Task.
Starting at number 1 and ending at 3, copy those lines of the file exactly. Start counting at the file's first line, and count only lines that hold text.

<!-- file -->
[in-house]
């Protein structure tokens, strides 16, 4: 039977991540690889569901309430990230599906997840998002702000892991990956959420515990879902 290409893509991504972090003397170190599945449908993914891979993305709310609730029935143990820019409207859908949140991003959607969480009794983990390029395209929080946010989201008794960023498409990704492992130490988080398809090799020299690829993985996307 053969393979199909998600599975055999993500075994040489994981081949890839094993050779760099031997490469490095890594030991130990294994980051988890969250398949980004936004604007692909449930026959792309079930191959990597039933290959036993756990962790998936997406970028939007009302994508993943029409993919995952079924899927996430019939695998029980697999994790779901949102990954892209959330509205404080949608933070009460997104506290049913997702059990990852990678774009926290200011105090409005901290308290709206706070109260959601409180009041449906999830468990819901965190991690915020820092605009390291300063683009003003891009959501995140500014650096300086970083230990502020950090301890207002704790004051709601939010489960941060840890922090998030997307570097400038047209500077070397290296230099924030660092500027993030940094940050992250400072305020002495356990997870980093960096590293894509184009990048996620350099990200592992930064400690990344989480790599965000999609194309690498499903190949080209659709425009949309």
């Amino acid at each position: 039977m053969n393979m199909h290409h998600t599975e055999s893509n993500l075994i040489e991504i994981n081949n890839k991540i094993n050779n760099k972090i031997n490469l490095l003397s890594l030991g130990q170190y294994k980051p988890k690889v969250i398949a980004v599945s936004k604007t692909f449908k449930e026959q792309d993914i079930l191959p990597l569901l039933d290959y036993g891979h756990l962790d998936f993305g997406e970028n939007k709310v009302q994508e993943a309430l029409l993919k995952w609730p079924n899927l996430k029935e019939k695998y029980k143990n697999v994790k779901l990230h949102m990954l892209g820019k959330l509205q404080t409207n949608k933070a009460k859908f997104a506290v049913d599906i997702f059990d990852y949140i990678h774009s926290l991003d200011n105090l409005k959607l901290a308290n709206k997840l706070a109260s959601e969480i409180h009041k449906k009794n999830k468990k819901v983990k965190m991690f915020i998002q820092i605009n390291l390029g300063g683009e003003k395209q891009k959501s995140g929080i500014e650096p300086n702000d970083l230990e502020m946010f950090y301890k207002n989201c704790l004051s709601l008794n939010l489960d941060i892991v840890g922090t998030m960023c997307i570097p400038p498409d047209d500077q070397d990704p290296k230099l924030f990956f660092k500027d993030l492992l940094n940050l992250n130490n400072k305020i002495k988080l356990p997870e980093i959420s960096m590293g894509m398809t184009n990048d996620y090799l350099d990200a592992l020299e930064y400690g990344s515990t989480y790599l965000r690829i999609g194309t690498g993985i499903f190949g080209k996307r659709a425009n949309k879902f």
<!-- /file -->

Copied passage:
[in-house]
């Protein structure tokens, strides 16, 4: 039977991540690889569901309430990230599906997840998002702000892991990956959420515990879902 290409893509991504972090003397170190599945449908993914891979993305709310609730029935143990820019409207859908949140991003959607969480009794983990390029395209929080946010989201008794960023498409990704492992130490988080398809090799020299690829993985996307 053969393979199909998600599975055999993500075994040489994981081949890839094993050779760099031997490469490095890594030991130990294994980051988890969250398949980004936004604007692909449930026959792309079930191959990597039933290959036993756990962790998936997406970028939007009302994508993943029409993919995952079924899927996430019939695998029980697999994790779901949102990954892209959330509205404080949608933070009460997104506290049913997702059990990852990678774009926290200011105090409005901290308290709206706070109260959601409180009041449906999830468990819901965190991690915020820092605009390291300063683009003003891009959501995140500014650096300086970083230990502020950090301890207002704790004051709601939010489960941060840890922090998030997307570097400038047209500077070397290296230099924030660092500027993030940094940050992250400072305020002495356990997870980093960096590293894509184009990048996620350099990200592992930064400690990344989480790599965000999609194309690498499903190949080209659709425009949309």
């Amino acid at each position: 039977m053969n393979m199909h290409h998600t599975e055999s893509n993500l075994i040489e991504i994981n081949n890839k991540i094993n050779n760099k972090i031997n490469l490095l003397s890594l030991g130990q170190y294994k980051p988890k690889v969250i398949a980004v599945s936004k604007t692909f449908k449930e026959q792309d993914i079930l191959p990597l569901l039933d290959y036993g891979h756990l962790d998936f993305g997406e970028n939007k709310v009302q994508e993943a309430l029409l993919k995952w609730p079924n899927l996430k029935e019939k695998y029980k143990n697999v994790k779901l990230h949102m990954l892209g820019k959330l509205q404080t409207n949608k933070a009460k859908f997104a506290v049913d599906i997702f059990d990852y949140i990678h774009s926290l991003d200011n105090l409005k959607l901290a308290n709206k997840l706070a109260s959601e969480i409180h009041k449906k009794n999830k468990k819901v983990k965190m991690f915020i998002q820092i605009n390291l390029g300063g683009e003003k395209q891009k959501s995140g929080i500014e650096p300086n702000d970083l230990e502020m946010f950090y301890k207002n989201c704790l004051s709601l008794n939010l489960d941060i892991v840890g922090t998030m960023c997307i570097p400038p498409d047209d500077q070397d990704p290296k230099l924030f990956f660092k500027d993030l492992l940094n940050l992250n130490n400072k305020i002495k988080l356990p997870e980093i959420s960096m590293g894509m398809t184009n990048d996620y090799l350099d990200a592992l020299e930064y400690g990344s515990t989480y790599l965000r690829i999609g194309t690498g993985i499903f190949g080209k996307r659709a425009n949309k879902f």